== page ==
Future of area bonding projects still unsure after Senate vote

Published 8:41 pm Friday, March 17, 2023

Area bonding projects remain up in the air after Senate Republicans on Thursday moved to table the $1.5 billion capital investment bill, arguing that it should be tied to tax cuts.

The move sent Democrats, who hold a narrow majority in the chamber, back to the drawing board, and it frustrated local leaders and labor groups who’ve waited three years for lawmakers to approve a capital investment bill.

Lawmakers typically pass a capital investment bill — known as a bonding bill — every other year. But they failed to pass one in 2021 and 2022 under divided control in the Legislature.

Email newsletter signup

District 23 Sen. Gene Dornink said Senate Republicans had asked if the tax bill could be passed at the same time as the bonding bill as a compromise, but DFL leadership declined and then brought the bonding bill alone to a vote.

He said DFL leaders have said they support tax relief, but no other specifics about their level of support have yet been discussed. Without knowing the DFLers plans for tax relief, Dornink said he and all of the other Republican senators voted to table the bill, at least for the moment. He said bonds aren’t released until August, so it could have been approved later in the session.

The senators also hoped part of the state’s $17.5 billion surplus could be used to fund projects, rather than issuing bonds.

“We’re just a little concerned with all the money that’s being spent and that they’re trying to put it on the credit card before we find out some of these things,” Dornink said.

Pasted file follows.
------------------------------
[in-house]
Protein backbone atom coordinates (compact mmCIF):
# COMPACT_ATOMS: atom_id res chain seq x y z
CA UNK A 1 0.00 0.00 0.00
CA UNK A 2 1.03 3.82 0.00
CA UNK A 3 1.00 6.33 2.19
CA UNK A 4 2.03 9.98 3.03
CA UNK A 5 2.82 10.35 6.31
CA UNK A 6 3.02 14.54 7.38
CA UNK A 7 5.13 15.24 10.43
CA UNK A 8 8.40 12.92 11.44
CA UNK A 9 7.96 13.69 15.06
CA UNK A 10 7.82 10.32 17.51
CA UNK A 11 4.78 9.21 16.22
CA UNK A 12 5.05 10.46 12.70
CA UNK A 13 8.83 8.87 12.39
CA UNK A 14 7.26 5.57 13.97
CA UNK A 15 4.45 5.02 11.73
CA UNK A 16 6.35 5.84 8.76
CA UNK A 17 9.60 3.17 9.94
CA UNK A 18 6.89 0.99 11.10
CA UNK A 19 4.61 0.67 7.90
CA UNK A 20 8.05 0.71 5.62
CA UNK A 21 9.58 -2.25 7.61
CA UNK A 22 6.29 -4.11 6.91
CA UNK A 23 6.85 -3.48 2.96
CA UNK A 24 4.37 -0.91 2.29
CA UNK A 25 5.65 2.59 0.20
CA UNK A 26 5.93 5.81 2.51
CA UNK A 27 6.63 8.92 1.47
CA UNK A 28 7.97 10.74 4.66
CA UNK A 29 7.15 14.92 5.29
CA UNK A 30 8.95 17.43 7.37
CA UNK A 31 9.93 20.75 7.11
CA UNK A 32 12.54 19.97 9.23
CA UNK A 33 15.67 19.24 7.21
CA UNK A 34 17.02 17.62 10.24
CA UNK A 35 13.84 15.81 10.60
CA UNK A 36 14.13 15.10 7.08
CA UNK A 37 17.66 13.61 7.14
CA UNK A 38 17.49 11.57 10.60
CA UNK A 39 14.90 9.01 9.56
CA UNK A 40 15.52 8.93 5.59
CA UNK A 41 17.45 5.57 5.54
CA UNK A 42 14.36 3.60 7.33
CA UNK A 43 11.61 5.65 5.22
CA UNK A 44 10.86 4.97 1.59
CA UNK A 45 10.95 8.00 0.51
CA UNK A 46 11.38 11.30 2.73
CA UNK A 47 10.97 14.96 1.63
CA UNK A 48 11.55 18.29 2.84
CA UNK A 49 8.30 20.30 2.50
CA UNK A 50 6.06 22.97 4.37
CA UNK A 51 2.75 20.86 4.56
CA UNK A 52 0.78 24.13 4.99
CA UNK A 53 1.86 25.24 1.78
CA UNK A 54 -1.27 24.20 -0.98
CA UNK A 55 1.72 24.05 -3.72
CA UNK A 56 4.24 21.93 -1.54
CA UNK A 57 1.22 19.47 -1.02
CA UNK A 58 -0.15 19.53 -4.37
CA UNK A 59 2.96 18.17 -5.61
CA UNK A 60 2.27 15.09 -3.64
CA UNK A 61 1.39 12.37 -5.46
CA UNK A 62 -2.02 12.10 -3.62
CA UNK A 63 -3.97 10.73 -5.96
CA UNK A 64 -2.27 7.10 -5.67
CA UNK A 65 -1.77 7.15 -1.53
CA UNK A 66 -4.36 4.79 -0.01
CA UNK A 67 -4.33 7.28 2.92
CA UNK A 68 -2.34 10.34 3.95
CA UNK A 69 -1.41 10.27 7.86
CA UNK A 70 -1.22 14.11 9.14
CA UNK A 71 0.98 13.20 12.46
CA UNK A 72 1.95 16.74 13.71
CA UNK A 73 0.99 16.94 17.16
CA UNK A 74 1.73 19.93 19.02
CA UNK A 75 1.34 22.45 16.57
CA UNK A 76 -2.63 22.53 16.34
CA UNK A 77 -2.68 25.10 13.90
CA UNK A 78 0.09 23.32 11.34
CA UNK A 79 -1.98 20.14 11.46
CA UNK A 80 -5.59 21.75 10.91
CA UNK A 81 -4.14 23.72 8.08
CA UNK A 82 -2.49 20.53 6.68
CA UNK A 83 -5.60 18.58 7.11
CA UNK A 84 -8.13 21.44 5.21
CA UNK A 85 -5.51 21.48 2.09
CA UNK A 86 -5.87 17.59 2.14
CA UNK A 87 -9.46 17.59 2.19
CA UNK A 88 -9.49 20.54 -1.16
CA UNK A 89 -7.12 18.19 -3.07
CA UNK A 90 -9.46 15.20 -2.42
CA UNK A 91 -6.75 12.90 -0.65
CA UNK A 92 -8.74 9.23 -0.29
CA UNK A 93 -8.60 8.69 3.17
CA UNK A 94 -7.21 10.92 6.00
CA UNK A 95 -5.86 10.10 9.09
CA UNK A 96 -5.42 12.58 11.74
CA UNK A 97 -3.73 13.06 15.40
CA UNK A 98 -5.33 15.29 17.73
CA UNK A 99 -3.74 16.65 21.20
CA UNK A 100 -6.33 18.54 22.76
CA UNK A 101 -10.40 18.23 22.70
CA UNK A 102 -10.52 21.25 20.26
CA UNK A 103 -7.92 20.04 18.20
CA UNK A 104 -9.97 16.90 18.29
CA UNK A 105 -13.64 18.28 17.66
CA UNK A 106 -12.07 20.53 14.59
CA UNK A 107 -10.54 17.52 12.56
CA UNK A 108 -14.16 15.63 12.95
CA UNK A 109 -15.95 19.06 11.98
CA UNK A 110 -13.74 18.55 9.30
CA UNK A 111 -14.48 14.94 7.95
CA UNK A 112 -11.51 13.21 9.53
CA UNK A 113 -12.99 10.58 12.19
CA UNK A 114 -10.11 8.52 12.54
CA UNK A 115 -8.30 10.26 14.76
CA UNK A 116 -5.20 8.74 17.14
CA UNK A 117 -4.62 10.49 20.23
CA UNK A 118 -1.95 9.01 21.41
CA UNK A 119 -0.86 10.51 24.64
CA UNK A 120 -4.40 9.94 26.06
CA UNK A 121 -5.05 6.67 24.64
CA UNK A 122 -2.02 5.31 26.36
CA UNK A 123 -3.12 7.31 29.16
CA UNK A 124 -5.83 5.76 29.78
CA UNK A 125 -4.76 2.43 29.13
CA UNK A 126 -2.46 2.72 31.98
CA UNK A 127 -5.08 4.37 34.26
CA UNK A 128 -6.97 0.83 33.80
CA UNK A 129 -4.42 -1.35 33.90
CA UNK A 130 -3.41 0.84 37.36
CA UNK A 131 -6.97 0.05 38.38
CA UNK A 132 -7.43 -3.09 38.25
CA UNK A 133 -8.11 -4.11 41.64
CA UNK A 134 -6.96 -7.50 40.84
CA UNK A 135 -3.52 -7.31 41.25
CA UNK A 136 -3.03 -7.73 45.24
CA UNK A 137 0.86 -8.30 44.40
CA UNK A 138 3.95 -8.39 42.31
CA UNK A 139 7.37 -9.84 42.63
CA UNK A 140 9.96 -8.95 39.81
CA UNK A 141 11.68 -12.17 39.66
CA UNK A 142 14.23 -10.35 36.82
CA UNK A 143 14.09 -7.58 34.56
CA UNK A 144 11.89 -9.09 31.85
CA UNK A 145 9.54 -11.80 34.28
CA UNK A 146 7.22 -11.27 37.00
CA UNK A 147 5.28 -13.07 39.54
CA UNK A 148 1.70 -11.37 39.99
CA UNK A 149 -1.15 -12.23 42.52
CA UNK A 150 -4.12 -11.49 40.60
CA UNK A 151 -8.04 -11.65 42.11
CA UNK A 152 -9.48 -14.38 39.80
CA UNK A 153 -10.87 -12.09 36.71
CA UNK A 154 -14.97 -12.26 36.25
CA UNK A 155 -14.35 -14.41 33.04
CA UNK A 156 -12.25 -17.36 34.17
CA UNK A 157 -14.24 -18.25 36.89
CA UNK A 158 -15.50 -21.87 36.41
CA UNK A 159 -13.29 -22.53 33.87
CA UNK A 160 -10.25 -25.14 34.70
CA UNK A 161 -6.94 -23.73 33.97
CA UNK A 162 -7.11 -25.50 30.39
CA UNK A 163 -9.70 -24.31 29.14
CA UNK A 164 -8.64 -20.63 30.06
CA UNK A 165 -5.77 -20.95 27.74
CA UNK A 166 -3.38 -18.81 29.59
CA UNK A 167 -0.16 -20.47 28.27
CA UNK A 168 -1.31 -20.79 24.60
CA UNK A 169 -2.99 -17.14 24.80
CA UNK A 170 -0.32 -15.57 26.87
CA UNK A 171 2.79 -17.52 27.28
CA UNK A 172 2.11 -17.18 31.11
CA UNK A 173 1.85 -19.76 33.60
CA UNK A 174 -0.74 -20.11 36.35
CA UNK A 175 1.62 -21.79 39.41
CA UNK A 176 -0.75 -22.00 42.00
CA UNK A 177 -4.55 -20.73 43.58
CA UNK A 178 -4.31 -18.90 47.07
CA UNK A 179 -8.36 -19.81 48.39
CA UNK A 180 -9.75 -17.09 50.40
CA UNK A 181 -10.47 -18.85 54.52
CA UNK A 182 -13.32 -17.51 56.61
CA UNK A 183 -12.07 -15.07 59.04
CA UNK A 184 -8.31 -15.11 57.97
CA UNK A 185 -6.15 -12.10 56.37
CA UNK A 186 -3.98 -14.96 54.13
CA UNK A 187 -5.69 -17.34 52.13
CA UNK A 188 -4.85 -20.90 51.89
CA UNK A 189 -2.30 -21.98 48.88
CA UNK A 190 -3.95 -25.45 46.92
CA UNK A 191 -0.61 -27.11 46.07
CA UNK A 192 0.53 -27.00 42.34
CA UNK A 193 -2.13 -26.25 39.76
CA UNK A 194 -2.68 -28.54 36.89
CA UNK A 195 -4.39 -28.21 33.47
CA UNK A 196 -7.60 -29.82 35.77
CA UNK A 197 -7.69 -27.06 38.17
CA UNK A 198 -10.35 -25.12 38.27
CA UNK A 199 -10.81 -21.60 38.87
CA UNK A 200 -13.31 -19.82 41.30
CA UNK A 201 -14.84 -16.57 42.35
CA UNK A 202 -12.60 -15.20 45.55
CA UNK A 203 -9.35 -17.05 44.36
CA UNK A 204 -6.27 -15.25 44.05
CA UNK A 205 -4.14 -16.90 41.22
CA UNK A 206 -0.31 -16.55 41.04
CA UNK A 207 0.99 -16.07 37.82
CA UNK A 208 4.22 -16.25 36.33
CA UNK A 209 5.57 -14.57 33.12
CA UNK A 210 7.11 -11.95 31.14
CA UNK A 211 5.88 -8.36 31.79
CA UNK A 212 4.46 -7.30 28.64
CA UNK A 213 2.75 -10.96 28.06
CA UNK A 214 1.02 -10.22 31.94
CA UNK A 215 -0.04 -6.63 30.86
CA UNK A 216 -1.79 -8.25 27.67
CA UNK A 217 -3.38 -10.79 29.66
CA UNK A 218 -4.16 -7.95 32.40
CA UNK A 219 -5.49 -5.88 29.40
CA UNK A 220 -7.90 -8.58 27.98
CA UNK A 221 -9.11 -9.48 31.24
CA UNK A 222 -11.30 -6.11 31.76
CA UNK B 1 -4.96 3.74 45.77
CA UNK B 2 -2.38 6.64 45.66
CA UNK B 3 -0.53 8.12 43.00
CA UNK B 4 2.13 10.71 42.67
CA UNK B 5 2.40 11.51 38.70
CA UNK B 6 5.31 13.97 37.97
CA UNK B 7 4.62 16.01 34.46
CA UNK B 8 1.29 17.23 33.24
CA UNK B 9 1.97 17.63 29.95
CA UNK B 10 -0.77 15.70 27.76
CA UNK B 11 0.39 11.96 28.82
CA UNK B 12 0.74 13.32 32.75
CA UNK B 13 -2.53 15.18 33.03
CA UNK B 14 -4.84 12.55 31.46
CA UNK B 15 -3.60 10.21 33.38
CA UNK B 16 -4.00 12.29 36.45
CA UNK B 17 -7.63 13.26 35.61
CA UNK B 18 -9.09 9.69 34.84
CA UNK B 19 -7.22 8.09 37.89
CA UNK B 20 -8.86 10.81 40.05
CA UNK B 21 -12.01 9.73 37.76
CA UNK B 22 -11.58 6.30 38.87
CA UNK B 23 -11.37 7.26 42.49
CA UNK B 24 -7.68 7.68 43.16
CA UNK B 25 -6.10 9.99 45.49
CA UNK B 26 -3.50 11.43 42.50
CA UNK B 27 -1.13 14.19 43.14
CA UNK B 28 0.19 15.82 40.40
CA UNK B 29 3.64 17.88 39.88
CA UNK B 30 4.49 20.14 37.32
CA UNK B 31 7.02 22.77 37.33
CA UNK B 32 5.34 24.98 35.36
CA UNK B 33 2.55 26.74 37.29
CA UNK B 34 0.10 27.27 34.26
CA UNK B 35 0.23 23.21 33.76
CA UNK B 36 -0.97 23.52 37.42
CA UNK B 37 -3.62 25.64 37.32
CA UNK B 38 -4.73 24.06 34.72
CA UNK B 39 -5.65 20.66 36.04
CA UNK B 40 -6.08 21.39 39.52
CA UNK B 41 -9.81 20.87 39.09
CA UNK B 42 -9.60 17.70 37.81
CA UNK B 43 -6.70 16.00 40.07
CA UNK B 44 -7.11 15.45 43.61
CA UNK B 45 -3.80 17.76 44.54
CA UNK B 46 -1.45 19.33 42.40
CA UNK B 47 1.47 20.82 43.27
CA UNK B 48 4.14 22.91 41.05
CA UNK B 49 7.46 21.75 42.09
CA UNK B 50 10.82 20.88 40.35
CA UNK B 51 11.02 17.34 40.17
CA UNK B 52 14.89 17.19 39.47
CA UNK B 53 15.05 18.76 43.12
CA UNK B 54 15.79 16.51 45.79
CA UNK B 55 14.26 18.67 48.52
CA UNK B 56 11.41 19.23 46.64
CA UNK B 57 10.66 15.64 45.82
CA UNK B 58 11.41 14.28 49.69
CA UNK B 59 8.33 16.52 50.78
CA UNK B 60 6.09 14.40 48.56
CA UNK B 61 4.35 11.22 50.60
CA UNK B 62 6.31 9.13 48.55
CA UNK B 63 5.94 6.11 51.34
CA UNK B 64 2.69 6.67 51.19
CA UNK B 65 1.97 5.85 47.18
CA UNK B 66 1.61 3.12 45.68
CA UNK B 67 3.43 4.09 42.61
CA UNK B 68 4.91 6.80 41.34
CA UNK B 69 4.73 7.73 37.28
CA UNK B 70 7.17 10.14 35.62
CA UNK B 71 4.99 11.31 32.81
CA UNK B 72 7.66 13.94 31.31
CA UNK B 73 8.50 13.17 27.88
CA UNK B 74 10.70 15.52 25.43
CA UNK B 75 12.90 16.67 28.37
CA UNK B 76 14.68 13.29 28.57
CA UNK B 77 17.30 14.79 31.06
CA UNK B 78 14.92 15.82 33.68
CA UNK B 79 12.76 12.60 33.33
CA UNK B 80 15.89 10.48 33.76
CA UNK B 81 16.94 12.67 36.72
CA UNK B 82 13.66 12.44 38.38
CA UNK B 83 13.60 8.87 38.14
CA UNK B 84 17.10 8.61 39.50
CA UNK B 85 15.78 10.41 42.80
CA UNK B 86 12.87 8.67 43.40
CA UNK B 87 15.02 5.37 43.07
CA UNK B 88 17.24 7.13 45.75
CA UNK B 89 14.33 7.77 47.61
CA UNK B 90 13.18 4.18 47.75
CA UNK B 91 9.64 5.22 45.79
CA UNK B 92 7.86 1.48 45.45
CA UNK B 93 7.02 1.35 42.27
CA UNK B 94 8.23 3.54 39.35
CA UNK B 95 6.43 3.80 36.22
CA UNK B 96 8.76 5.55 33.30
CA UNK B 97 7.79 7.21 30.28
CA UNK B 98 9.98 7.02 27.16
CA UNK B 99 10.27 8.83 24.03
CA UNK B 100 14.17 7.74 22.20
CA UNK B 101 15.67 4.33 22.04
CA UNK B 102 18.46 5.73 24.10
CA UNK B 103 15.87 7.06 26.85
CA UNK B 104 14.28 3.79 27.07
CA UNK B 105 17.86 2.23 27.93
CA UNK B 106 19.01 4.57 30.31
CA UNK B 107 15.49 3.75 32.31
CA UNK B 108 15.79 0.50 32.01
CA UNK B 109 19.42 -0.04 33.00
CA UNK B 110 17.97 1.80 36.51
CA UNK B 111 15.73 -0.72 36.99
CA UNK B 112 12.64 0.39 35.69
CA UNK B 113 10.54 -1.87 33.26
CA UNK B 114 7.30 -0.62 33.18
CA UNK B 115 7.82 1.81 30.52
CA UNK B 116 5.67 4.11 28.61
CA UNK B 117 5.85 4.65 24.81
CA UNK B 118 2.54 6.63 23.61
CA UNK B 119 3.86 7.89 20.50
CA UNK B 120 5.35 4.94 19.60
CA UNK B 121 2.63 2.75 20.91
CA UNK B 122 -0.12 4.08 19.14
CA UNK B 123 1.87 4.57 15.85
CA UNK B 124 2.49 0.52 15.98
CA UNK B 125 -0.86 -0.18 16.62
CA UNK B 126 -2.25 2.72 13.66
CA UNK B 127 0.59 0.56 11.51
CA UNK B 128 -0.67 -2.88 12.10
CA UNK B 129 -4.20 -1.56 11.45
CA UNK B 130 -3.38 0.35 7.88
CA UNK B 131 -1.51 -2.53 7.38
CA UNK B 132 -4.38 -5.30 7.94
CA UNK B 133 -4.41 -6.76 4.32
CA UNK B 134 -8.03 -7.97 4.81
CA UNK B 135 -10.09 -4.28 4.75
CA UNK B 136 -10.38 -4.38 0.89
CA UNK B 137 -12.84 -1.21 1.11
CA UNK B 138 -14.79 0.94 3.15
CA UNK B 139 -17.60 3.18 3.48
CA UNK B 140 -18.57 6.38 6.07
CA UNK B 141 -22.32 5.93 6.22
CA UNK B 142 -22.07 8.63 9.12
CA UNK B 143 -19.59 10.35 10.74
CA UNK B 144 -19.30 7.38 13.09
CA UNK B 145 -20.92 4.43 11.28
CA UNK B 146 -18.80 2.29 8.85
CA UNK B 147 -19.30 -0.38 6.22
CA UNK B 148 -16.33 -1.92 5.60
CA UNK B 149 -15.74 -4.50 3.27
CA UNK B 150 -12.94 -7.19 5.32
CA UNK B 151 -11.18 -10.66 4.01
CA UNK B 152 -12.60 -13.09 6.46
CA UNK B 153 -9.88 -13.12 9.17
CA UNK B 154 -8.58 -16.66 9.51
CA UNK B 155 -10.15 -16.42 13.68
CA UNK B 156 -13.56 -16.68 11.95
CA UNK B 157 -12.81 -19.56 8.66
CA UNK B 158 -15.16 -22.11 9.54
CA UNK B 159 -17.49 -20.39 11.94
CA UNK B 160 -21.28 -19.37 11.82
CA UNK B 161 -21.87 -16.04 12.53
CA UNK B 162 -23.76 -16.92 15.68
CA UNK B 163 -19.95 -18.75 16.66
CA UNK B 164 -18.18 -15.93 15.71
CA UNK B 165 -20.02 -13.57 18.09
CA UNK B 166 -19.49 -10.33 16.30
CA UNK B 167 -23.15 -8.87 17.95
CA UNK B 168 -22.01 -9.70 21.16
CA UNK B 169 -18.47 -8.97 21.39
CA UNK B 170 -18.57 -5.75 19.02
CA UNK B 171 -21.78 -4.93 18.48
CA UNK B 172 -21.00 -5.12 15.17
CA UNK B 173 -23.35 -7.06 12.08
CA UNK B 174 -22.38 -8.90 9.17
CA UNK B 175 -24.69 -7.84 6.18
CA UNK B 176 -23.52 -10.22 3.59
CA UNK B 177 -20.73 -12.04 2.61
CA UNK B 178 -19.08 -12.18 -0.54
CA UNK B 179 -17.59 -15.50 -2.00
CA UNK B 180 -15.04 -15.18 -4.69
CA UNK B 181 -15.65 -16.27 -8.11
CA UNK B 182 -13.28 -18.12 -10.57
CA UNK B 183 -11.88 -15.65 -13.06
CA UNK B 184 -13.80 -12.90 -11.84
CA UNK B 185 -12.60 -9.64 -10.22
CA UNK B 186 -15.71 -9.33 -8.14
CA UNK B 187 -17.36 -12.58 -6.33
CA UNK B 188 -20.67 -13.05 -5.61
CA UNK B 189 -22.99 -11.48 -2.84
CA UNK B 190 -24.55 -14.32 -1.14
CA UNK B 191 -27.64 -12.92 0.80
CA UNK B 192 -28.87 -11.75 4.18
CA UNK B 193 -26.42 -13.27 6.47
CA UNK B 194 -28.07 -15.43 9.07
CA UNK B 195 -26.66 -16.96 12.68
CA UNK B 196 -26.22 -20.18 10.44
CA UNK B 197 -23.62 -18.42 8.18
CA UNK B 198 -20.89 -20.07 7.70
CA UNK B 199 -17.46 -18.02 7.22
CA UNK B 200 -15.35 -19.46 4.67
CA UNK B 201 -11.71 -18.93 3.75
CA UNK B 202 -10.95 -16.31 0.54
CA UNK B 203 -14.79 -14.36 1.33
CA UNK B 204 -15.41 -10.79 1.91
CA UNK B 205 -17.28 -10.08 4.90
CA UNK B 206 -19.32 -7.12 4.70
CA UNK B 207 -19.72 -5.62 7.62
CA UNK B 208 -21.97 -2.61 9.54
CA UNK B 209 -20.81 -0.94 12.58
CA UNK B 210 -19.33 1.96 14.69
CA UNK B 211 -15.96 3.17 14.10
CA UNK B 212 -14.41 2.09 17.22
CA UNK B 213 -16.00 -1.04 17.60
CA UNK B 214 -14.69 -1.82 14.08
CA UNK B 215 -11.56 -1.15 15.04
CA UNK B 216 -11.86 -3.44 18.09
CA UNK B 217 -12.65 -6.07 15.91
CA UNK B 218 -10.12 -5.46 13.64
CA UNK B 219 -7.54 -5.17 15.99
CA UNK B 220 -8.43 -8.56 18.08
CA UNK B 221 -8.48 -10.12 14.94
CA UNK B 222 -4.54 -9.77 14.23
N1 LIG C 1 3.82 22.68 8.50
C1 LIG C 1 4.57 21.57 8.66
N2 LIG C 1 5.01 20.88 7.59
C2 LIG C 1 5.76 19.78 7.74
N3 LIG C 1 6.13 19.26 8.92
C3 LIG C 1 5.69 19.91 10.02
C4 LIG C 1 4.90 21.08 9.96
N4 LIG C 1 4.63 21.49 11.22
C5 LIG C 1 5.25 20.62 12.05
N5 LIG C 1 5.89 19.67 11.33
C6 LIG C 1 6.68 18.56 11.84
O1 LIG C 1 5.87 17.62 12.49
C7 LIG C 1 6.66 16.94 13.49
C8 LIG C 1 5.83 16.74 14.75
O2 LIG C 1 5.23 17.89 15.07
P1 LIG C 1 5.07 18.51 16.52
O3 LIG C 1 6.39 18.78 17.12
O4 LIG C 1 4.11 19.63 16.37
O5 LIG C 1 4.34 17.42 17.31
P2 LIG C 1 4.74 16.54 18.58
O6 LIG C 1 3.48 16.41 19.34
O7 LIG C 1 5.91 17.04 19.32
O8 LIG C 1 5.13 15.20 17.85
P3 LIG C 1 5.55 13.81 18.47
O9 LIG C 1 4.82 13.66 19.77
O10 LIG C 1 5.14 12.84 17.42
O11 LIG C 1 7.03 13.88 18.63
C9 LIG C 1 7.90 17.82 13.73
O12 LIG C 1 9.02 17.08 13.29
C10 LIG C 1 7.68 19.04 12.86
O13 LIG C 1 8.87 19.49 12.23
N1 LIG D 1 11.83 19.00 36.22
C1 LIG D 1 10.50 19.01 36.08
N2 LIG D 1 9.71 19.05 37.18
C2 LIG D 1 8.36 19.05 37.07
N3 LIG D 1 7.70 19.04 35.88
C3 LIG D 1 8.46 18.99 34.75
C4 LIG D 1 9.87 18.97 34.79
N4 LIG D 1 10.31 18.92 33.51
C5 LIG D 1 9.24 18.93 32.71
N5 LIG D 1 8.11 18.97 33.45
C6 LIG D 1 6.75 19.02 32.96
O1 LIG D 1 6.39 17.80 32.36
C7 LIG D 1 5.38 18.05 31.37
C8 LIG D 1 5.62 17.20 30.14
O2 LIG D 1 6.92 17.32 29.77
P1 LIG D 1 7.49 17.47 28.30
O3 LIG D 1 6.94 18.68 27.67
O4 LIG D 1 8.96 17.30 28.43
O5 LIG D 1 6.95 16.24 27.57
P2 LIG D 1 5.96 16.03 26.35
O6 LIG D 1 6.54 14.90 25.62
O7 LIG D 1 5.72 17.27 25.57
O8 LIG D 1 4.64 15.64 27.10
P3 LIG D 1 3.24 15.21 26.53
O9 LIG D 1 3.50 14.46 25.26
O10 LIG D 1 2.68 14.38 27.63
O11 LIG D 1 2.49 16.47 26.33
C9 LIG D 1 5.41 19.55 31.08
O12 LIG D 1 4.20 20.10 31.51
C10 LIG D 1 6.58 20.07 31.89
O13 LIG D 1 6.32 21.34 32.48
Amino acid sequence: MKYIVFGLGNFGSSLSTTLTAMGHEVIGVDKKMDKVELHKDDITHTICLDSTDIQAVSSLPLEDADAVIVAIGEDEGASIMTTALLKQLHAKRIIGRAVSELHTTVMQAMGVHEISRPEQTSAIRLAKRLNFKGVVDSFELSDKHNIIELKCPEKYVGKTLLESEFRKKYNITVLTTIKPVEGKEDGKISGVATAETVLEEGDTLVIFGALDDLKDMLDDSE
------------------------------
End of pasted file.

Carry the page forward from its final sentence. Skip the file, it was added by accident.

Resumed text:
Democrats hold a 34-33 majority but needed at least seven Republicans to cross the aisle for the bill to pass. Bonding bills require a three-fifths majority because they would incur debt by issuing bonds to pay for the projects.

“It was a hard vote, and I hated it,” Dornink said, noting it had been a difficult week for him.

The bill includes funding for the final phase of dredging on Albert Lea’s Fountain Lake, as well as funding for both Albert Lea and Austin’s wastewater treatment plants.

Albert Lea’s plant has grown from $30 million in cost to $60 million and most recently topped $73 million because of inflation.

Albert Lea City Manager Ian Rigg said the bill — and the funding for Albert Lea — is extremely important.

The city divided off part of its overall project to first focus on the $4.1 million grit building replacement to provide the state time to come up with the remainder.

“I do not know how much longer we can wait for this critical piece of our plant to be replaced,” Rigg said.

Shell Rock River Watershed District Administrator Andy Henschel said he was disappointed the bill did not pass, but he is still confident something will get done since the bill was laid over for action on a later day.

“The Shell Rock River Watershed District will continue in its push for bonding and completing the Fountain Lake Restoration Project,” Henschel said.

The district has requested $9 million for the final phase of dredging. Active dredging on Fountain Lake first began in 2018, with the first two phases funded by an initial $7.5 million in bonding appropriation and $9.5 million in local option sales tax funds. 

The final phase of the project includes the east basin of the main bay, Bancroft Channel and parts of Bancroft Bay. Costs are higher than initially anticipated for this portion because the dredge had to be removed from the lake because the funding was not available.

Dornink said though he recognizes that local government leaders are frustrated that the bill has not been approved, he still is hopeful.